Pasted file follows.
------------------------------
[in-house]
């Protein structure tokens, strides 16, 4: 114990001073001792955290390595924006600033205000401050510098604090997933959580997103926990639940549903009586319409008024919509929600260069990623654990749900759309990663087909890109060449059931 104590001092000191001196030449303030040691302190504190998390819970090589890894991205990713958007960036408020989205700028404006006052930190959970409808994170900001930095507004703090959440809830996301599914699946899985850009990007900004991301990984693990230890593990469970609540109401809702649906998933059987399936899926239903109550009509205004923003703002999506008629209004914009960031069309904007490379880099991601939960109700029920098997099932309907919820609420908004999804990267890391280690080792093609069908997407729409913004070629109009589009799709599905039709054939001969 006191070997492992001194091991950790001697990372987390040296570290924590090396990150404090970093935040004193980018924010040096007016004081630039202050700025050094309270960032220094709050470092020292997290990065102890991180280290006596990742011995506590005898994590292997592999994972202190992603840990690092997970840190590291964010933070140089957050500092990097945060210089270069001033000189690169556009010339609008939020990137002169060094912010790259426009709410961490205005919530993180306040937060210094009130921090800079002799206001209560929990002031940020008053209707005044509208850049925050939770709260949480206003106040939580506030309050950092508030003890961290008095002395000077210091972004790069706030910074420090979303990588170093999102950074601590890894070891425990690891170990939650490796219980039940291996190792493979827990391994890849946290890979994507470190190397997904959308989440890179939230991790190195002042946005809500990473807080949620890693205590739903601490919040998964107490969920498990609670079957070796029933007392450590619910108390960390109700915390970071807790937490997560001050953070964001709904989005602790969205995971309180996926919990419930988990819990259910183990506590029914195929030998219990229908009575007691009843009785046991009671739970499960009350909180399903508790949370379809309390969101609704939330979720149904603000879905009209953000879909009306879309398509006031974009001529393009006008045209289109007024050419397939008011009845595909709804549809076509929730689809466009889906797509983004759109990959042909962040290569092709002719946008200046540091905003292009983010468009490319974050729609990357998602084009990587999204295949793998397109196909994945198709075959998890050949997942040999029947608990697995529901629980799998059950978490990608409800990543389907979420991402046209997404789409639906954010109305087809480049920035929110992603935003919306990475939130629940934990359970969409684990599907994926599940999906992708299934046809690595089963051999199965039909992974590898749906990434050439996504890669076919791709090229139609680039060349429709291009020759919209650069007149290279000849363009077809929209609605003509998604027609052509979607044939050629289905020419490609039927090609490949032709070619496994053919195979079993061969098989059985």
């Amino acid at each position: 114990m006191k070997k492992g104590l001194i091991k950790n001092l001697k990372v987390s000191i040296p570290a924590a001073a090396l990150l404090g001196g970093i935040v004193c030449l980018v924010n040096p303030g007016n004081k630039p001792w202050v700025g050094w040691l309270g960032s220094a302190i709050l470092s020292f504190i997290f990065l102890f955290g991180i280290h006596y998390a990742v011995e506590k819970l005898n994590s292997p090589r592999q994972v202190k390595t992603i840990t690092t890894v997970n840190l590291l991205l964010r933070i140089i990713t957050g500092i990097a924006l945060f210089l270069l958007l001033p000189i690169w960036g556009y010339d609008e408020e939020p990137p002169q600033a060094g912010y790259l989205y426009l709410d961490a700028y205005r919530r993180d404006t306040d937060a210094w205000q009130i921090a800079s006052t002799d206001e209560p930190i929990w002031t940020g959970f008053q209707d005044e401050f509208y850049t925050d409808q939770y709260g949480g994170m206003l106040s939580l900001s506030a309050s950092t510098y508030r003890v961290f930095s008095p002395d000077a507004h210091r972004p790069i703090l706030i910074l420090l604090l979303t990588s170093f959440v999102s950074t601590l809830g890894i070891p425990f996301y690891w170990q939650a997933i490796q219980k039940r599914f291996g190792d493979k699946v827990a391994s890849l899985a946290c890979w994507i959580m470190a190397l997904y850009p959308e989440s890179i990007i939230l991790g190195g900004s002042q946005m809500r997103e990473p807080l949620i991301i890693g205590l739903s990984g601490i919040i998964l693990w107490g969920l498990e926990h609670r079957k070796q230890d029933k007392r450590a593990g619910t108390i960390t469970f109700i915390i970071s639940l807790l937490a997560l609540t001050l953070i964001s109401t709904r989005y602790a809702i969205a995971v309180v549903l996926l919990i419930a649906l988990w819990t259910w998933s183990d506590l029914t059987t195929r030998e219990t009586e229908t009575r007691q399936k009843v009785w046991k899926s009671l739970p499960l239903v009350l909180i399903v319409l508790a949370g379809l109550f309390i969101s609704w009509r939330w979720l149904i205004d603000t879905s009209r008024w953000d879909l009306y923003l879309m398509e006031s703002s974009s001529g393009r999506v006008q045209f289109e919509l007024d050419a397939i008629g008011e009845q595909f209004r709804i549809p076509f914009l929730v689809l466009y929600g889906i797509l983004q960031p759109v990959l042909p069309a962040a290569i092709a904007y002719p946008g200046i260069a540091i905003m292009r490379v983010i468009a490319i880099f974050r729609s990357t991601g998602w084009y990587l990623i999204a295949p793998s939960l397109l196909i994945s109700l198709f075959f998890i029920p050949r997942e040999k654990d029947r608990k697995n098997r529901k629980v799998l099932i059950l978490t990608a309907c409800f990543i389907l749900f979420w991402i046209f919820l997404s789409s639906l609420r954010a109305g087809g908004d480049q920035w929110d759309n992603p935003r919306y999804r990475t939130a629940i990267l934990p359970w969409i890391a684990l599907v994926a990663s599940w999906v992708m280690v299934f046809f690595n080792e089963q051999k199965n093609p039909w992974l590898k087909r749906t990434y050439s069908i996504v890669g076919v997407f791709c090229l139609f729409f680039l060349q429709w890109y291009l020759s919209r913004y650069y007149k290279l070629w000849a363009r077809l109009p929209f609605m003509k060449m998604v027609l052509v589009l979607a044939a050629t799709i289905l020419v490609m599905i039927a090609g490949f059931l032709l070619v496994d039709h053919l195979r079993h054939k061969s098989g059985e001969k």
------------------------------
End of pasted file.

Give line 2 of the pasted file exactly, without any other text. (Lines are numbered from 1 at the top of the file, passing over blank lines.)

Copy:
């Protein structure tokens, strides 16, 4: 114990001073001792955290390595924006600033205000401050510098604090997933959580997103926990639940549903009586319409008024919509929600260069990623654990749900759309990663087909890109060449059931 104590001092000191001196030449303030040691302190504190998390819970090589890894991205990713958007960036408020989205700028404006006052930190959970409808994170900001930095507004703090959440809830996301599914699946899985850009990007900004991301990984693990230890593990469970609540109401809702649906998933059987399936899926239903109550009509205004923003703002999506008629209004914009960031069309904007490379880099991601939960109700029920098997099932309907919820609420908004999804990267890391280690080792093609069908997407729409913004070629109009589009799709599905039709054939001969 006191070997492992001194091991950790001697990372987390040296570290924590090396990150404090970093935040004193980018924010040096007016004081630039202050700025050094309270960032220094709050470092020292997290990065102890991180280290006596990742011995506590005898994590292997592999994972202190992603840990690092997970840190590291964010933070140089957050500092990097945060210089270069001033000189690169556009010339609008939020990137002169060094912010790259426009709410961490205005919530993180306040937060210094009130921090800079002799206001209560929990002031940020008053209707005044509208850049925050939770709260949480206003106040939580506030309050950092508030003890961290008095002395000077210091972004790069706030910074420090979303990588170093999102950074601590890894070891425990690891170990939650490796219980039940291996190792493979827990391994890849946290890979994507470190190397997904959308989440890179939230991790190195002042946005809500990473807080949620890693205590739903601490919040998964107490969920498990609670079957070796029933007392450590619910108390960390109700915390970071807790937490997560001050953070964001709904989005602790969205995971309180996926919990419930988990819990259910183990506590029914195929030998219990229908009575007691009843009785046991009671739970499960009350909180399903508790949370379809309390969101609704939330979720149904603000879905009209953000879909009306879309398509006031974009001529393009006008045209289109007024050419397939008011009845595909709804549809076509929730689809466009889906797509983004759109990959042909962040290569092709002719946008200046540091905003292009983010468009490319974050729609990357998602084009990587999204295949793998397109196909994945198709075959998890050949997942040999029947608990697995529901629980799998059950978490990608409800990543389907979420991402046209997404789409639906954010109305087809480049920035929110992603935003919306990475939130629940934990359970969409684990599907994926599940999906992708299934046809690595089963051999199965039909992974590898749906990434050439996504890669076919791709090229139609680039060349429709291009020759919209650069007149290279000849363009077809929209609605003509998604027609052509979607044939050629289905020419490609039927090609490949032709070619496994053919195979079993061969098989059985």